Source by: Don Joseph Goewey via Huff Post
In the last 10 years, a new field of neuroscience has mapped the mental zone that can literally change the brain to quiet an overly active stress response system and simultaneously pave the way for higher brain networks to perform at optimum. The more we function from this mental zone, the less we stress, and the more our brain lights up with the mix of intelligence that predicts a successful life.
When these higher networks wire and fire together, humming away at the brain speed of a hundred million computer instructions per second, we not only succeed, we excel at every level of life: from career to family, from physical and emotional well-being to fully actualizing our talent and ability. It’s a brain generating the fluid and creative intelligence to achieve goals, along with the emotional and social intelligence to instill joy in our work, peace in our life, and harmony in our relationships. It’s also a brain generating the homeostasis that promotes health and longevity. The key to all of these positive outcomes is building the mindset that transcends stress…Read More>>Posted in News | Leave a comment
Source by: Patrick McGorry via The Sydney Morning Herald
These days every Australian knows that sooner or later they will experience poor mental health, either personally or within their own family. What they may not know yet is that they will struggle to access the same quality healthcare that we all take for granted when we develop physical health problems.
Less than half of those with a need for mental healthcare access it, and if they do it is typically too little, too late and of variable quality. If we develop a mental illness we will die up to 20 years earlier than other Australians. We will not fulfil our true potential, and risk ending up on the scrapheap of welfare dependency and poverty. Mental health care and research suffer from serious underinvestment, yet they represent by far the best value for money for governments increasingly concerned about the sustainability of the health system…Read More>>Posted in News | Leave a comment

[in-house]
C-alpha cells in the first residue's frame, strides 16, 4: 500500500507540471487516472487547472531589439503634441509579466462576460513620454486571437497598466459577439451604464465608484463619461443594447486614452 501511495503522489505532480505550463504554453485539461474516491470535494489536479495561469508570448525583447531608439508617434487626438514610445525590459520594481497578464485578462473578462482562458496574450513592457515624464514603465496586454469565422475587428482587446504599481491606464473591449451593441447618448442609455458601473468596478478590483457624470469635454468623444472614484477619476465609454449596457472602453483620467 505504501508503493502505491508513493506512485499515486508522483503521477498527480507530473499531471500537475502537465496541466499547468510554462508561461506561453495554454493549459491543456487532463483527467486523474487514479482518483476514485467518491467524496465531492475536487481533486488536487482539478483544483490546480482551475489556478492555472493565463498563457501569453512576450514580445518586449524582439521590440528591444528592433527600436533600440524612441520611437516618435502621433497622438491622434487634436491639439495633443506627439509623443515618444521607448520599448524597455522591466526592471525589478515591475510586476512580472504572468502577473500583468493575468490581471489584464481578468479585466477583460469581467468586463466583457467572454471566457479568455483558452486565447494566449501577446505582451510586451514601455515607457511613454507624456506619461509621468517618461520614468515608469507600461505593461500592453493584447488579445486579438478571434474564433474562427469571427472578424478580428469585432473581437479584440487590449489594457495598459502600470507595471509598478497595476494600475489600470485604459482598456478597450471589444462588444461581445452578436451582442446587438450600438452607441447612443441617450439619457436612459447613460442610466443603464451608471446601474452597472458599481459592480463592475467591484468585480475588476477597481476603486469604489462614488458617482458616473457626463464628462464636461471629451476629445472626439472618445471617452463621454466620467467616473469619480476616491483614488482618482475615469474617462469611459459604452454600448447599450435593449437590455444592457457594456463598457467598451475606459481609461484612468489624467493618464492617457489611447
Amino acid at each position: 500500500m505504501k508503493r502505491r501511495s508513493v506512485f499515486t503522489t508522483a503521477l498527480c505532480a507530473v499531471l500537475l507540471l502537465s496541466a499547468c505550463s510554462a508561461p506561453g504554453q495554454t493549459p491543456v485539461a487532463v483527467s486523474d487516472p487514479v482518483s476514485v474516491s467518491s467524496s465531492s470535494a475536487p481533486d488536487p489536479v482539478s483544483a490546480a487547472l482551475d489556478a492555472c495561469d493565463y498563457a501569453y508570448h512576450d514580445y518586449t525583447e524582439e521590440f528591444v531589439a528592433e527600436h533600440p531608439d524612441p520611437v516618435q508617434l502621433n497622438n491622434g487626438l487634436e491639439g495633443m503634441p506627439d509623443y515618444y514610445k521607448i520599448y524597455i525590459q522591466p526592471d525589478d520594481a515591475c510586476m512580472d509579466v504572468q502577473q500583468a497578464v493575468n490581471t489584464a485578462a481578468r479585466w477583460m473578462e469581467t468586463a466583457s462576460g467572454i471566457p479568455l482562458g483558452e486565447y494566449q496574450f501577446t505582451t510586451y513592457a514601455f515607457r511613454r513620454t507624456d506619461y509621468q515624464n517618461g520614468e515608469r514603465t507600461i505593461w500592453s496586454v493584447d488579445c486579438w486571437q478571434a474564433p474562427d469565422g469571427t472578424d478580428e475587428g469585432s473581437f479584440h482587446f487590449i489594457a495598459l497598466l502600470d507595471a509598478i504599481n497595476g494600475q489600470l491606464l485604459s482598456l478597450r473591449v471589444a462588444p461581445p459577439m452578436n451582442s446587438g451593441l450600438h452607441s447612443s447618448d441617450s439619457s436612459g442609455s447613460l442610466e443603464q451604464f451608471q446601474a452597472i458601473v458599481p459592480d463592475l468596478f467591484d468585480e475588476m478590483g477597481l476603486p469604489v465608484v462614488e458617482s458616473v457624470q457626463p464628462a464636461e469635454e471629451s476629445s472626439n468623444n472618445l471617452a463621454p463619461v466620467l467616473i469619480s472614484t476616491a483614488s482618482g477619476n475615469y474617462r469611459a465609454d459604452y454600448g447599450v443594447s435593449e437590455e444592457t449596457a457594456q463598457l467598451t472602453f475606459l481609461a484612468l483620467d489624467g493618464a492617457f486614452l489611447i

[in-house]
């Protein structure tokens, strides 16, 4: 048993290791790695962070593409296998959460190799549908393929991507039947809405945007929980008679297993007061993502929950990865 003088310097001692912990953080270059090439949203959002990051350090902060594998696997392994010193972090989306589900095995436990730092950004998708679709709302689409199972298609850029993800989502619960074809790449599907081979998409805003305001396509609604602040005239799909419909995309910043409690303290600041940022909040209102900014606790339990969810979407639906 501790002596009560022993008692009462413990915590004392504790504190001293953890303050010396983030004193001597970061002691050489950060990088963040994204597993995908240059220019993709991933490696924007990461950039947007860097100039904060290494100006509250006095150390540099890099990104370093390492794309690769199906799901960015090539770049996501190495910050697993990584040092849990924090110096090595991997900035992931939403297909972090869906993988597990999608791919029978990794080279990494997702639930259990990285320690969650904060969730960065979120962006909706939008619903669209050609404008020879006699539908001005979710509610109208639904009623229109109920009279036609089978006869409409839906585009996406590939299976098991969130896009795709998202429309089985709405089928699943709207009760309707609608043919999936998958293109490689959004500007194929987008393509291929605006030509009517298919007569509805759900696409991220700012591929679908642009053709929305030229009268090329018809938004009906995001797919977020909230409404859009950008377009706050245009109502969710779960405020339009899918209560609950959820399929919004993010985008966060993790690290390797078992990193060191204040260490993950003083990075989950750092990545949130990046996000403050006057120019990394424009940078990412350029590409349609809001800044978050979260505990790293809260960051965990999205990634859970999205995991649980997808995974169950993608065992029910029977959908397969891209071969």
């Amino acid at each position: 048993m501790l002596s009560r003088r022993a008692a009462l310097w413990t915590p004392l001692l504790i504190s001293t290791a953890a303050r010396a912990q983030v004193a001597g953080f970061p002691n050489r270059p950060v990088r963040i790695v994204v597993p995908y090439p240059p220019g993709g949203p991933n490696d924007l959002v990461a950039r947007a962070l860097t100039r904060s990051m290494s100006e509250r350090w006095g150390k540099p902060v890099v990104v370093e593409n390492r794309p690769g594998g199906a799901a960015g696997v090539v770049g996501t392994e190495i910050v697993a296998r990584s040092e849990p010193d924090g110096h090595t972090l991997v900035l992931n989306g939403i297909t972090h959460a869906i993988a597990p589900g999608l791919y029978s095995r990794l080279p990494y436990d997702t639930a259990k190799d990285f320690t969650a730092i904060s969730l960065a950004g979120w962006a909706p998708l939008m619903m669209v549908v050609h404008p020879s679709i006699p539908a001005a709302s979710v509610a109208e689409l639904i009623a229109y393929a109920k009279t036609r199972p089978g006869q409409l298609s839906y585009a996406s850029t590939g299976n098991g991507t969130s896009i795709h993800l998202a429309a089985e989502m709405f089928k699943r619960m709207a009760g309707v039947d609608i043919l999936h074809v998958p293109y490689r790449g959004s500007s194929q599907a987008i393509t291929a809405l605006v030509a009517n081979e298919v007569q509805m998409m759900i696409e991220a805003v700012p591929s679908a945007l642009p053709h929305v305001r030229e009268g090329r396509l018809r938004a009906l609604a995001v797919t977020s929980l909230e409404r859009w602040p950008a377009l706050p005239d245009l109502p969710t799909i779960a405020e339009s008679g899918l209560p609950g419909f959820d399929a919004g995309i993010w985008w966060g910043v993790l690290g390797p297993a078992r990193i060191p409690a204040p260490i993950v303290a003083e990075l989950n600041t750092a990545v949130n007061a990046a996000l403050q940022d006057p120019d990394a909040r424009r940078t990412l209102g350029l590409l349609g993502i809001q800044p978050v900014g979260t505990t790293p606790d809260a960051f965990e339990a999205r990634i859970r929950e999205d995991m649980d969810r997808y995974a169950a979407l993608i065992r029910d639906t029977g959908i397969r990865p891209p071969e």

Source: Unknown via Diabetes.co.uk
High amounts of work related stress have been shown to raise the risk of type 2 diabetes by 45% in a study of over 5,000 people.
The research was carried out by researchers from the Helmholtz Zentrum München in Germany. 5,337 people, without type 2 diabetes at the start of the study period, were picked from the MONICA-KORA cohort study. Participants were aged between 29 and 66 years old and were monitored over an average of 12.7 years.
The researchers used the Karasek job content questionnaire to measure work strain. High job strain was marked by high psychological demands of the job combined with minimal elements of control or decision making. Examples of jobs with higher demand and lower control include waiting staff, garment makers and telephone operators…Read More>>Posted in News | Leave a comment
Source: William Struthers via Biola University Center for Christian Thought
Do you like brain science? Sure, we all do. It looks cool, it sounds exciting, it tickles our intellect, and it promises to solve all of life’s questions. Why do we do the things we do?
We’ve all seen the pulsating red, yellow and blue brain scans from laboratories of people doing any number of things ranging from playing video games and mentally rotating objects, to having a mental illness diagnosed. The technology is compelling, appealing to neurological explanations that give us the impression that people smarter than us are figuring it all out. There is something fascinating about the brain—it thinks about itself!!
As the seat of our consciousness and all of our psychological experience, the brain is situated as, perhaps, the most crucial organ in the body. If your kidneys go bad, you can get a kidney transplant and still be the same person. But transplant the brain and be the same person? Are you still you? Are you fundamentally different? Most of us would say, “No.”…Read More>>Posted in News | Leave a comment
Source: David McNamee via Medical News Today
Since the late 1980s, a popular theory has claimed that increasing levels of the signaling molecule serotonin is central to treating depression. This approach to treating depression is typified by the antidepressant Prozac, which works by boosting serotonin levels.
When Prozac was launched in the 1980s, it became a popular treatment for depression very quickly.